There’s a limit on how live you can get. So in certain circumstances we can get a scoop pretty easily just by happening to be in the right place at the right time or to be witness to something that otherwise would not get any coverage because the benefit from the story doesn’t outweigh the cost of sending a 5-person camera crew. However, when it comes to set pieces like yesterday, the marginal speed gain from live-streaming from qik is wiped out by the drop in quality – the added value is in the contextual stuff that together the guys were creating while running around and pulling together stuff from twitter, flickr and qik.
What the social stuff is best for is the slower, longer-term story-telling, the relating. The repeated application of this kind of reporting is what really wows people, one-offs are fun, but ultimately unsatisfying, because we don’t, we can’t get under the skin of a story in one morning. Yesterday we got a very very broad look at a very shallow event – I’m interested now in how we get depth as well as breadth.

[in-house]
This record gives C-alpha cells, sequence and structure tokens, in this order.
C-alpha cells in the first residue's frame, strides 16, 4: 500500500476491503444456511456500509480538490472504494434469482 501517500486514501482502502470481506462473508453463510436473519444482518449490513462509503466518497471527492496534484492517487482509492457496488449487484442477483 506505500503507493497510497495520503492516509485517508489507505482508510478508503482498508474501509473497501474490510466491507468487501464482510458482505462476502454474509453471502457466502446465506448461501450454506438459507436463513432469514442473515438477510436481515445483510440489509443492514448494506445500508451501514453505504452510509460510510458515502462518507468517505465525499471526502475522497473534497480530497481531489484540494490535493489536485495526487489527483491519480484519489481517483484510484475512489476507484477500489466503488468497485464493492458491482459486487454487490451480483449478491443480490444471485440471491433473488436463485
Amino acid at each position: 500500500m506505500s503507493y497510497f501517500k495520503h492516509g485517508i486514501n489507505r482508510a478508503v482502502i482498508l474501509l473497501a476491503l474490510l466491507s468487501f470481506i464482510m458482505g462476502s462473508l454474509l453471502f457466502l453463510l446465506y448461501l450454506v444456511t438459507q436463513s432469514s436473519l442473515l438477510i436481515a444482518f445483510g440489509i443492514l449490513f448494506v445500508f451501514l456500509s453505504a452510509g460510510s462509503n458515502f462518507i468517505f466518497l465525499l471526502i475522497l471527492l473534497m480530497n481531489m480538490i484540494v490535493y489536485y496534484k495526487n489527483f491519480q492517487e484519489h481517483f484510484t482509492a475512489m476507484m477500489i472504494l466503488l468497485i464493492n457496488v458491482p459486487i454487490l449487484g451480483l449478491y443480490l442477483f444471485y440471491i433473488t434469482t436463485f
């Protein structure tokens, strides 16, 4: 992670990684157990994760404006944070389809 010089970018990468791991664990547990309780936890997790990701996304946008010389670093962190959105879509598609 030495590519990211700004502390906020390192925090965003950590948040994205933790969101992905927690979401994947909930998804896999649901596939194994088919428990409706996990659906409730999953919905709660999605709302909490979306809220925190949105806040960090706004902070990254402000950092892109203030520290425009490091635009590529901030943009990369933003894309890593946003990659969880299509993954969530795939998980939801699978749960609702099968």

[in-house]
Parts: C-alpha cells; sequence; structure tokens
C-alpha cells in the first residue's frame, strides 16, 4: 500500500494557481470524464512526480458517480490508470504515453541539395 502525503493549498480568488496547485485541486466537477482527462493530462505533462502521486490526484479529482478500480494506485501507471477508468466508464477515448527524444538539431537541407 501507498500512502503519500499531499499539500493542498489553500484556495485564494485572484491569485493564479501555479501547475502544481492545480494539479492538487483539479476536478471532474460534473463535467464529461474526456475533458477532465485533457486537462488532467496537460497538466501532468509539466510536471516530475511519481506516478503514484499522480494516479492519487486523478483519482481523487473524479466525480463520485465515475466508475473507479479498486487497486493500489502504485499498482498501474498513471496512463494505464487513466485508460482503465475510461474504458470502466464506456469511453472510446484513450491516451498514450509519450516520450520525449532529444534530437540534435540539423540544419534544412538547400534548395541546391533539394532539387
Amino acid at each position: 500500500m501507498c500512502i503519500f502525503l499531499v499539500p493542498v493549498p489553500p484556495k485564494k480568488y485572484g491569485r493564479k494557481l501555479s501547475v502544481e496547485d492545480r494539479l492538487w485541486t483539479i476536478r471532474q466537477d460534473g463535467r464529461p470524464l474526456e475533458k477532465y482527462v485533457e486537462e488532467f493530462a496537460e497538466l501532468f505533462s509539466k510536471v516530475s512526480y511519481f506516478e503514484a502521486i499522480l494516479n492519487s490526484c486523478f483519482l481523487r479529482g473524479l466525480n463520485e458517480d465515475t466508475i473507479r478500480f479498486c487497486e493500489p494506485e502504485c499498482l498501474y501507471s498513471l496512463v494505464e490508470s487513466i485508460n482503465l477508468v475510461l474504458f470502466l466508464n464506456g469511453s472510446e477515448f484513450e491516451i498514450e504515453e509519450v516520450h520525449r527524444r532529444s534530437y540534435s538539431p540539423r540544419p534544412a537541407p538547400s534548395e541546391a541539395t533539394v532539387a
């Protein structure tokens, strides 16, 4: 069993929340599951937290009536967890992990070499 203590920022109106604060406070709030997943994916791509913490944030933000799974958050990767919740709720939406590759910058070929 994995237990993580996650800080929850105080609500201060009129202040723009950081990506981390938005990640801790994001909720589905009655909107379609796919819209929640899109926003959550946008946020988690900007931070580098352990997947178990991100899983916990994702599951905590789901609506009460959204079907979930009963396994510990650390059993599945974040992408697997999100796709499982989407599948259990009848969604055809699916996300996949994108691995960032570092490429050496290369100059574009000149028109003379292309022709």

Once Cameron had finished speaking, BBC News fell back to the studio and analysis from a specialist political correspondent. I think we need now to be looking at how we provide that sort of added value, of contextualising stories, breaking them down and looking at them from a range of perspectives. And we get our context by writing and creating other content tangentially to the story that the subjects want to tell. The social reporter interviews the bit-players, junior officials and also-rans because what they think and say tells us as much about the main story as what the official speech-writer managed to squeeze into a time and space designed specifically for conveying a precise message to a relatively small group of hacks. Then by making all the content available, not just the annointed bits that push “the message”, we, the reader/viewers get to filter and re-mix to help make sense of it all.